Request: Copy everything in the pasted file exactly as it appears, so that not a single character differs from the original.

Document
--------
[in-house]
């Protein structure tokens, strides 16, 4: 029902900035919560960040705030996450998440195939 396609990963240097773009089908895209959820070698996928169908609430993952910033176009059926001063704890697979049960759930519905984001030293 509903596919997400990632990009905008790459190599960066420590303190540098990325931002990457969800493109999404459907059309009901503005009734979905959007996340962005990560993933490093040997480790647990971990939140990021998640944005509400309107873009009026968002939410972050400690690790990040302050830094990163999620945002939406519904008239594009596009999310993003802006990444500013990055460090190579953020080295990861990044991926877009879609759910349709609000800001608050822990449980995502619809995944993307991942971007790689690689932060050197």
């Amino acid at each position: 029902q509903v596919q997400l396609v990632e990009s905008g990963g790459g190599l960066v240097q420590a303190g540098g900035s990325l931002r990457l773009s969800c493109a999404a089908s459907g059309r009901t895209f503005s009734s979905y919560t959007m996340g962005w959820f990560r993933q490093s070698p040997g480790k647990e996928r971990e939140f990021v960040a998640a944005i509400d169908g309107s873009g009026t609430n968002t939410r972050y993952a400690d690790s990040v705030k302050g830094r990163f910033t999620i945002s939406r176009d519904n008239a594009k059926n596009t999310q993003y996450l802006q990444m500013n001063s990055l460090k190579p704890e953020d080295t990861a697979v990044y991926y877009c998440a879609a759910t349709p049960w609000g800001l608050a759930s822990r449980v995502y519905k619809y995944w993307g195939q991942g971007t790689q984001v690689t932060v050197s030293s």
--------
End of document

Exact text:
[in-house]
């Protein structure tokens, strides 16, 4: 029902900035919560960040705030996450998440195939 396609990963240097773009089908895209959820070698996928169908609430993952910033176009059926001063704890697979049960759930519905984001030293 509903596919997400990632990009905008790459190599960066420590303190540098990325931002990457969800493109999404459907059309009901503005009734979905959007996340962005990560993933490093040997480790647990971990939140990021998640944005509400309107873009009026968002939410972050400690690790990040302050830094990163999620945002939406519904008239594009596009999310993003802006990444500013990055460090190579953020080295990861990044991926877009879609759910349709609000800001608050822990449980995502619809995944993307991942971007790689690689932060050197």
């Amino acid at each position: 029902q509903v596919q997400l396609v990632e990009s905008g990963g790459g190599l960066v240097q420590a303190g540098g900035s990325l931002r990457l773009s969800c493109a999404a089908s459907g059309r009901t895209f503005s009734s979905y919560t959007m996340g962005w959820f990560r993933q490093s070698p040997g480790k647990e996928r971990e939140f990021v960040a998640a944005i509400d169908g309107s873009g009026t609430n968002t939410r972050y993952a400690d690790s990040v705030k302050g830094r990163f910033t999620i945002s939406r176009d519904n008239a594009k059926n596009t999310q993003y996450l802006q990444m500013n001063s990055l460090k190579p704890e953020d080295t990861a697979v990044y991926y877009c998440a879609a759910t349709p049960w609000g800001l608050a759930s822990r449980v995502y519905k619809y995944w993307g195939q991942g971007t790689q984001v690689t932060v050197s030293s």